Following the first performance, "Stairway to Heaven" was performed at almost every Led Zeppelin concert until the band's breakup after drummer John Bonham's death in 1980. Some sources state that the song was performed at every single show from its debut the Ulster Hall, but this is incorrect. In their later concert tours, the band chose to perform the song as their final number (before encores), and on rare occasions their concerts were cut short before they could perform the song (as for example at Tampa Stadium in 1977, when a thunderstorm caused the band to leave the stage early). The band's final performance of the song was at Berlin on July 7, 1980, which was also their final concert.
Live, filmed versions of the song are preserved on the band's concert film The Song Remains the Same, featuring a performance from Madison Square Garden in 1973, and on the Led Zeppelin DVD, featuring a performance from Earls Court Exhibition Centre in 1975. Official audio versions are also available on The Song Remains the Same's accompanying soundtrack, on Led Zeppelin BBC Sessions (a performance from London's Paris Theatre in 1971) and on How the West Was Won (a performance from the Long Beach Arena in 1972). There are also countless audio versions which can be found on unofficial Led Zeppelin bootleg recordings. When played live, the band would often extend the song to over ten minutes in length, with Page playing a lengthy guitar solo and Plant adding a number of lyrical ad-libs, such as "Does anybody remember laughter?" and "I hope so". For performing this song live, Page used a custom built Gibson EDS-1275 double-neck guitar so he would not have to pause when switching from a six to a twelve string guitar (although the studio version had been recorded on a Fender Telecaster).
By 1975, the song was installed at the finale of every Led Zeppelin concert. However, after their concert tour of the United States in 1977, Plant began to tire of "Stairway To Heaven":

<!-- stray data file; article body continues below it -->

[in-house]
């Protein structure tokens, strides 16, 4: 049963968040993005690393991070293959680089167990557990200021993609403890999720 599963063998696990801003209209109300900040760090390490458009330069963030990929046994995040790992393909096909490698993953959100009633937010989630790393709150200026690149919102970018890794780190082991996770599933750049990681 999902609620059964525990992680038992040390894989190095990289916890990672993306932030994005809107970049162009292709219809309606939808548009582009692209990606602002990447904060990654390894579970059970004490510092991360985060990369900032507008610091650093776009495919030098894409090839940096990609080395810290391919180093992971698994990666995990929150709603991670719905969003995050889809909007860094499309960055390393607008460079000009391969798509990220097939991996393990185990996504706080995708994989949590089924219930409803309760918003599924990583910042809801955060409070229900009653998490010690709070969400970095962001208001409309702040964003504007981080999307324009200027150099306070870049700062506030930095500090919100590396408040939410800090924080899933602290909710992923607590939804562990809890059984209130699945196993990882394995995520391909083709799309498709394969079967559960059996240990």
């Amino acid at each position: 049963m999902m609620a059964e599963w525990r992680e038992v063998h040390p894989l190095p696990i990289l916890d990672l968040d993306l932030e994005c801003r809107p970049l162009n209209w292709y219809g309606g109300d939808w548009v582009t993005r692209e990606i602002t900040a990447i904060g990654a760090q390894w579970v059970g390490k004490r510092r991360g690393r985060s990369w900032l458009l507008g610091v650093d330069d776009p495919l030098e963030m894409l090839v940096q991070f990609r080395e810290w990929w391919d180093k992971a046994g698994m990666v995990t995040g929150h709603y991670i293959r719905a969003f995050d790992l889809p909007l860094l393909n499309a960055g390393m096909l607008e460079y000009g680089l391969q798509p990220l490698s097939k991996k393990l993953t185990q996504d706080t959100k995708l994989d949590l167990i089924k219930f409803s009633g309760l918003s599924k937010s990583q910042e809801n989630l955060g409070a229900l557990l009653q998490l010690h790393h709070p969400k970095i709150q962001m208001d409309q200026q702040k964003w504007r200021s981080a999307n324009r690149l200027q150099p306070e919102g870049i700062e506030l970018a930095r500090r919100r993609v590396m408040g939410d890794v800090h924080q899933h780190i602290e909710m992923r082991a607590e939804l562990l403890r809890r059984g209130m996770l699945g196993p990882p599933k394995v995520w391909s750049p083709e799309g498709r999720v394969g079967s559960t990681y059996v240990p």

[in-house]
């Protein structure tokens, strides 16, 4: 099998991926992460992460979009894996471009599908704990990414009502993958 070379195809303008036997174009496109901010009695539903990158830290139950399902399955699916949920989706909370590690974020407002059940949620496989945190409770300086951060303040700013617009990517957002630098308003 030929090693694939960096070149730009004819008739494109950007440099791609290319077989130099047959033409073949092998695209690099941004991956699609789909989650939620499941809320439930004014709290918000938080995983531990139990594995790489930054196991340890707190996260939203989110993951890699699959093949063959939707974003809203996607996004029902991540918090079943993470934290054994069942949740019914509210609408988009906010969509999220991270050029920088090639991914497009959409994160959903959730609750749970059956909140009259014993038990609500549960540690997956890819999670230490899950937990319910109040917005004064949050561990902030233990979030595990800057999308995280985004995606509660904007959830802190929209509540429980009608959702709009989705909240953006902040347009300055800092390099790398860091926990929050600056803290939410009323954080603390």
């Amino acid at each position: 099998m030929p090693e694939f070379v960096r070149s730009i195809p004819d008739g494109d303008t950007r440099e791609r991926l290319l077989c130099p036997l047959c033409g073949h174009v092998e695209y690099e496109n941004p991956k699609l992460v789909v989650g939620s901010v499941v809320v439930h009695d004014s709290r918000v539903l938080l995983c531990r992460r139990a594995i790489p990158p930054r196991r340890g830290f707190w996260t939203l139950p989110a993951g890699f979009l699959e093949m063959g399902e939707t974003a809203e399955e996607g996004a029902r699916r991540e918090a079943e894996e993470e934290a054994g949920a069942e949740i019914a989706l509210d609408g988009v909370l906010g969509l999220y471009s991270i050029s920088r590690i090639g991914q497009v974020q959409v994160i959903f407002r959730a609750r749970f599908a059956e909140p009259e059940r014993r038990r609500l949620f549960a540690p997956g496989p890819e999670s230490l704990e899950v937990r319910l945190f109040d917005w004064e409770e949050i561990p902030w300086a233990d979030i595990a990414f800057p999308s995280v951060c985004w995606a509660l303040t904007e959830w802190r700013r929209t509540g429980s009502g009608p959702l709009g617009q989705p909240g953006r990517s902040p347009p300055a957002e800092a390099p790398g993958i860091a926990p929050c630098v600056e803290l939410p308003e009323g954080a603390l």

“ There's only so many times you can sing it and mean it ... It just became sanctimonious.”
The song was played again by the surviving members of Led Zeppelin at the Live Aid concert in 1985; at the Atlantic Records 40th anniversary party in 1988, with Jason Bonham on drums; and by Jimmy Page as an instrumental version on his solo tours. Teasingly, the first few bars were played alone during Page and Plant tours, in lieu of the final notes of "Babe, I'm Gonna Leave You." However, in November 1994 Page and Plant performed an acoustic version of the song at a Tokyo news station for Japanese television.
Plant cites the Live Aid performance as the most unusual performance of the song ever, "with two drummers while Duran Duran cried at the side of the stage - there was something quite surreal about that."Success and influence
"Stairway to Heaven" continues to top radio lists of the greatest rock songs, as well as topping a recent Guitar World poll. As at 2000, the song had been broadcast on radio over three million times. It is also the biggest-selling single piece of sheet music clocking up an average of 15,000 copies yearly. In total, over one million copies have been sold.